Already, a growing list of Eagles are refusing a White House visit.

To many players, 1600 Pennsylvania Avenue isn't what it used to be.

After his big win, Philadelphia's Malcolm Jenkins was asked if he plans on visiting the White House — an invite traditionally offered to the players of every Super Bowl-winning team.

Jenkins is part of the Players Coalition — an effort by NFL athletes to take action on systemic issues and injustices facing Americans of color. With a White House occupant who's railed against athletes protesting police brutality and urged fans to boycott the NFL, is Jenkins on board visiting 1600 Pennsylvania Avenue?

Malcolm Jenkins. Photo by Elsa/Getty Images.

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Some people are born knowing what they're passionate about. Others, like Philadelphia Eagle Chris Long, stumble into it.

"It wasn't an epiphany moment," he says. "It kind of happened by accident."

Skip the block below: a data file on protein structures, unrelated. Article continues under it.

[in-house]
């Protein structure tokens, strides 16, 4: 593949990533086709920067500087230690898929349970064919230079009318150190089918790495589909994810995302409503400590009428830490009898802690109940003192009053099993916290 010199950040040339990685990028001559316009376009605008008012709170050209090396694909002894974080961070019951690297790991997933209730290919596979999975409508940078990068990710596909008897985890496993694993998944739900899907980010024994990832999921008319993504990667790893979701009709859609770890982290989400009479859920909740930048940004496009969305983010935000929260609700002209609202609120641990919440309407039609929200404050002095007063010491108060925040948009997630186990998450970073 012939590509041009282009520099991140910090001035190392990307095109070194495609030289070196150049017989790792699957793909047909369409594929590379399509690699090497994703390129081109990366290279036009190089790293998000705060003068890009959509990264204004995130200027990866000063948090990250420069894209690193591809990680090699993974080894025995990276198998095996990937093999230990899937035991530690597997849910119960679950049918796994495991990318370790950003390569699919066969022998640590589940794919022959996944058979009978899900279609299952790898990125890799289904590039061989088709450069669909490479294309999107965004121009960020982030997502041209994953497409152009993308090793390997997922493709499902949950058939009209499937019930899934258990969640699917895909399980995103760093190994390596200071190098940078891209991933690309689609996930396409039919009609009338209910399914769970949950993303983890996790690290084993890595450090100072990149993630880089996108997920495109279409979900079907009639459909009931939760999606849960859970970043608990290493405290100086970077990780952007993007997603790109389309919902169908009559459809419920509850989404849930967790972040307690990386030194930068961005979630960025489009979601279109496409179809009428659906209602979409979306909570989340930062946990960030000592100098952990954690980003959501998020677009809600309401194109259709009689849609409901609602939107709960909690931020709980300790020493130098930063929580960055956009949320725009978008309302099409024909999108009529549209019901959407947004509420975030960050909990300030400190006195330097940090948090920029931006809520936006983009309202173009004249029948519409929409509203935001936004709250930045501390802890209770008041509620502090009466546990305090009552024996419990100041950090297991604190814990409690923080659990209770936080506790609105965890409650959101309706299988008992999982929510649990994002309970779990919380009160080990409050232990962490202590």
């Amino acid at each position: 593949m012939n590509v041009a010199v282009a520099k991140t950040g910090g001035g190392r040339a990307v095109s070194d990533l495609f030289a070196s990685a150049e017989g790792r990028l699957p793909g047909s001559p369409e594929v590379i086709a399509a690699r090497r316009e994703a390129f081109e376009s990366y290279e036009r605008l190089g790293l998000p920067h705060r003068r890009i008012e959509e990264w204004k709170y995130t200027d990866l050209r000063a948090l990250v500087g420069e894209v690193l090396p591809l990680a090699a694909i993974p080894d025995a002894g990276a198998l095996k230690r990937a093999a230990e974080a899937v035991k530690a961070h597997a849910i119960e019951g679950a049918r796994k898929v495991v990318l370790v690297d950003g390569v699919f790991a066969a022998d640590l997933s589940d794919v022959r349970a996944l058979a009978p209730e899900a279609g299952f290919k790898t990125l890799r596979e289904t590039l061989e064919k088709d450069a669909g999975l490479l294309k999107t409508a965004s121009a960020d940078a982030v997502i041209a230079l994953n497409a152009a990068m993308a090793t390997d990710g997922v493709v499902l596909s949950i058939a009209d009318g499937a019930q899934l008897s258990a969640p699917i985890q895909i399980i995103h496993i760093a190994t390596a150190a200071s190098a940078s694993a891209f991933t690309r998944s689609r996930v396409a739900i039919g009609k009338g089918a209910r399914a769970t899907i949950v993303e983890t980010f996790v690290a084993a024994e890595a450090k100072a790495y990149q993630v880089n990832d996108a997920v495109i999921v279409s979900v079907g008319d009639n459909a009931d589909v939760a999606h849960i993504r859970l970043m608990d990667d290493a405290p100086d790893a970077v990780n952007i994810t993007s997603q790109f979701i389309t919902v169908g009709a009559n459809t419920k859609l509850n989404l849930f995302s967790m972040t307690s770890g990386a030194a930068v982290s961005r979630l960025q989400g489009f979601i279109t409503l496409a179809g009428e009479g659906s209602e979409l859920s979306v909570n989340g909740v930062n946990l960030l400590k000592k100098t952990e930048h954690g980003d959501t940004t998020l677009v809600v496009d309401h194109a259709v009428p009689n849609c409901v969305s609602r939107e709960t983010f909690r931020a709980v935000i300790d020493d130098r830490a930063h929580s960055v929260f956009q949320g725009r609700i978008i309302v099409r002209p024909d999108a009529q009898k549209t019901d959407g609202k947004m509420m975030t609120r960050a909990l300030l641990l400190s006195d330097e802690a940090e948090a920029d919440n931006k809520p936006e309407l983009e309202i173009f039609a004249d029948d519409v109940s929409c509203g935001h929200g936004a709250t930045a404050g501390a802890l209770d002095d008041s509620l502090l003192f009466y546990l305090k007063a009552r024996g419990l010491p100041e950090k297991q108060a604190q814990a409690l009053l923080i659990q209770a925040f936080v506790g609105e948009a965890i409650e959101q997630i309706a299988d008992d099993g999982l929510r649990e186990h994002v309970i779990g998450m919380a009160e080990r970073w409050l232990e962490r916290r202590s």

In 2013, Long decided to summit Mount Kilimanjaro in the off-season on a whim. He hardly expected to run into anyone he knew across the world in Tanzania, but that's exactly what happened.

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NFL star Chris Long is donating his entire year's salary to a great cause.

His $1 million salary will go to help fund education.

One of the NFL's top players won't be taking home a paycheck this season. He's doing something much better.

Now playing in his 10th season in the league, Philadelphia Eagles defensive end Chris Long decided to up his charity game. At the beginning of the season, just weeks after white supremacists marched through his hometown of Charlottesville, Virginia, Long committed to donating his first six game checks of the season to funding scholarships for local students.

Long during the Eagles' Sept. 10, 2017, game. Photo by Rob Carr/Getty Images.

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